The Old Ballgame - Carson Pytell

The Old Ballgame - Carson Pytell

There are these days when the sky is dark but all else underneath seems, looks just as bright as if immediately after a late spring sunshower or right before a hurricane. I woke up late today, though, and don't know which this is. Only last year a tornado touched down on Old Best Road and it was the first to hit our county in over a decade. The world has already changed and I'm not so sure what to do.

My father is the youngest of three by five years, my mother the second oldest of eight. In a beautiful Victorian house with commensurately ugly values my old man was brought up, and in a small home the siding of which was always well kept my mother spent her youth with a mother who worked and a father who once tried. She went to charm school and he earned an athletic scholarship to a D-1 university even further upstate. 

My parents did not meet each other until they were in their middle thirties and had all opportunity not to have had to. Dad was scouted by the Pirates in the early seventies, when they were good, and at about the same time Mom was spotted by some weirdo from the city who mentioned Warhol, which would have killed her regardless of her still being a minor.

Now, both occasionally express regret in not seizing their opportunities to be happy by themselves and, worse, claim contentment in defense of my expressing a forecast only of disappointment for myself whenever I get enough a hold of things to say so. The only responsibility any parent has is to try and make their kids better than them. The only responsibility any person has is not to have children if not prepared to learn slowly every little thing wrong with them.

I learned as much less than a day ago after a Babe Ruth game under the lights. We won, we're good this year, but I let up my first dinger and when I went to give the kid a fist-bump while rounding third I saw my father out of his lawn chair with his fists rearranging the mesh, rabid for me not to. I didn't. I wish I had. When I got back to the mound I saw my mother in the concession stand behind the plate, clapping because I think she thought I was gonna punch the guy.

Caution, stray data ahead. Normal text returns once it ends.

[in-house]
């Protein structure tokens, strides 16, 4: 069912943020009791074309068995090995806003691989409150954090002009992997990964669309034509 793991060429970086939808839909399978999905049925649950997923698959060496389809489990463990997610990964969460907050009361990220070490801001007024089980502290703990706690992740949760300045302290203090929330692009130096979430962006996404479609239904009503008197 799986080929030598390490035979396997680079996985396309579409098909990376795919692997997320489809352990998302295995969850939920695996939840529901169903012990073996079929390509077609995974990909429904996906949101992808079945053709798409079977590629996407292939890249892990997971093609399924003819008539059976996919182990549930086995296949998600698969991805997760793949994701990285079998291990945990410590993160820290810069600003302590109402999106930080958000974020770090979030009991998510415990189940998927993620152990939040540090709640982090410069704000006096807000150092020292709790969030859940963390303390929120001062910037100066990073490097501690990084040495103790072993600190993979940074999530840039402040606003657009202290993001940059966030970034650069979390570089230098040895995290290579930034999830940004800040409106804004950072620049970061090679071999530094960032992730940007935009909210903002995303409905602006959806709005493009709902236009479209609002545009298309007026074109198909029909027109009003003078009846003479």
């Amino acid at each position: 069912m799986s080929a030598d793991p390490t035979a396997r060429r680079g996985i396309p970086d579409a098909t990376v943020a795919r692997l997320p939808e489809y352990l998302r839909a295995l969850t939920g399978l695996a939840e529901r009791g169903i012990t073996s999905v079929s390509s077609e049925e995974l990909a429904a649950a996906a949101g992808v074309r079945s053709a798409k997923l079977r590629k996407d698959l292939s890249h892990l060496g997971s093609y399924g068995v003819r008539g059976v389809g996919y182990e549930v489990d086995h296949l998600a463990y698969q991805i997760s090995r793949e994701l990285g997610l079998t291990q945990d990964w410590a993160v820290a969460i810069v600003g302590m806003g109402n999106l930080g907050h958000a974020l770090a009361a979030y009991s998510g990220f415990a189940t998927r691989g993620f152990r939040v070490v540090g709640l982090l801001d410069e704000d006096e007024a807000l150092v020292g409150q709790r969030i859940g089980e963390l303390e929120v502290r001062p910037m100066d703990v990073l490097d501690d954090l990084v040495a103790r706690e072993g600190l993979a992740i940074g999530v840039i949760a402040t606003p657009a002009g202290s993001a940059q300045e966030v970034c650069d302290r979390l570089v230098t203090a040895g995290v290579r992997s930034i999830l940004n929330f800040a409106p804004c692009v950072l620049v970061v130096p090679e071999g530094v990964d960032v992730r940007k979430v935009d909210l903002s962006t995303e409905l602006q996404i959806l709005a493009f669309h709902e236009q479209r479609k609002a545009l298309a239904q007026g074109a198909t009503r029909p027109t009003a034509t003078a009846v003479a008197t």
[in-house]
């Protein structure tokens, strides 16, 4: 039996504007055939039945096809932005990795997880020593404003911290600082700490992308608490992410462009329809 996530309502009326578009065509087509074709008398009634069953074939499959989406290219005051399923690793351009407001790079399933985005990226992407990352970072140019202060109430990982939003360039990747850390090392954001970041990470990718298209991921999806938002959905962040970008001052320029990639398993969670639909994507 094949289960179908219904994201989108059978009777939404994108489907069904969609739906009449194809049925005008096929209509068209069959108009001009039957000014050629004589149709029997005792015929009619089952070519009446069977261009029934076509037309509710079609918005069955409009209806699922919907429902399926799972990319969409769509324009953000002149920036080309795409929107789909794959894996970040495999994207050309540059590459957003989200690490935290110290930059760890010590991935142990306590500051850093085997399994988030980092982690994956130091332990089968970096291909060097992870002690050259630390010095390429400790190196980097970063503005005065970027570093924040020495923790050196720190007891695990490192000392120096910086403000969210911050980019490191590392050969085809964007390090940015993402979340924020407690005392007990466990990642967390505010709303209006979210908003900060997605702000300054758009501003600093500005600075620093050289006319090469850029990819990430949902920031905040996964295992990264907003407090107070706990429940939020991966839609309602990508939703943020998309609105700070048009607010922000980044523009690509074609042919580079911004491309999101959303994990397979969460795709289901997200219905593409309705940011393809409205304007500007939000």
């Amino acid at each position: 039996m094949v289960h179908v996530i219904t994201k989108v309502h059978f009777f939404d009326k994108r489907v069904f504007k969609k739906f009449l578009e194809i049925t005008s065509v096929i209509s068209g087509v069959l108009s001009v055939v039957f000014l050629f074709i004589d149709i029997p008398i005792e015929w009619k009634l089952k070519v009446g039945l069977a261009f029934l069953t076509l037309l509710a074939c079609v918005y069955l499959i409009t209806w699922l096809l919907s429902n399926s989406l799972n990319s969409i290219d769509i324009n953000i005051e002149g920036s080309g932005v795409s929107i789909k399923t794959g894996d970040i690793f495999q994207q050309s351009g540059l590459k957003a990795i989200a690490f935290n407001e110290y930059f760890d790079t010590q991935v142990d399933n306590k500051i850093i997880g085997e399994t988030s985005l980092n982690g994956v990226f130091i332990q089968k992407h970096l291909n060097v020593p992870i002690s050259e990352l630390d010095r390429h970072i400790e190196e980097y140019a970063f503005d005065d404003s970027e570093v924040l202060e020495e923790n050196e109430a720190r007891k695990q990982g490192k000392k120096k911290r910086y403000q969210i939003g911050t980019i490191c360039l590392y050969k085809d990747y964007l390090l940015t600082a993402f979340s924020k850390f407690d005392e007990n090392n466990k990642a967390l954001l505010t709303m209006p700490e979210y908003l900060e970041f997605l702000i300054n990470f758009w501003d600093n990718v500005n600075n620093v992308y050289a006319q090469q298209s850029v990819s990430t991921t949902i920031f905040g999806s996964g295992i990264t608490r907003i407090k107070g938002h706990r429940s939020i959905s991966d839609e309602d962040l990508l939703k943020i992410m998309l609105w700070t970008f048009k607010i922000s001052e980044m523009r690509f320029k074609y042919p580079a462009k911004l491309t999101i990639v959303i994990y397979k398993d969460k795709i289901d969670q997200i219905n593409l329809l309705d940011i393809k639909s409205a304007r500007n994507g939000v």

Next, I gave up a double then closed the inning and pitched the rest of the game without any other earned run. At one point when we were comfortably ahead, I even walloped one of my own that was hit too well to allow me to trot. All it did was keep a low line and make a crack in the leftfield wall once it hit. 

I tripped over my own feet rounding first and we all had a great laugh since we were having fun winning, but I worked back slow and safe. The other team tried even harder after that, which made them worse, and the rule was that if you're down by ten runs going into the fifth, you had to forfeit. They didn't want to and we didn't want them to. It would have been more fun, much more for me because the ride home, fifteen minutes, was longer than any game I've ever played.

This is true. I know so because I just kicked out of the dream of it. It is almost twenty years later, but don't dare ask exactly how many. Not today. It's only the third in longer than triple the years I've been off any antidepressant and common side-effects of discontinuation syndrome are lucid dreams and sleep paralysis.


Written by Carson Pytell

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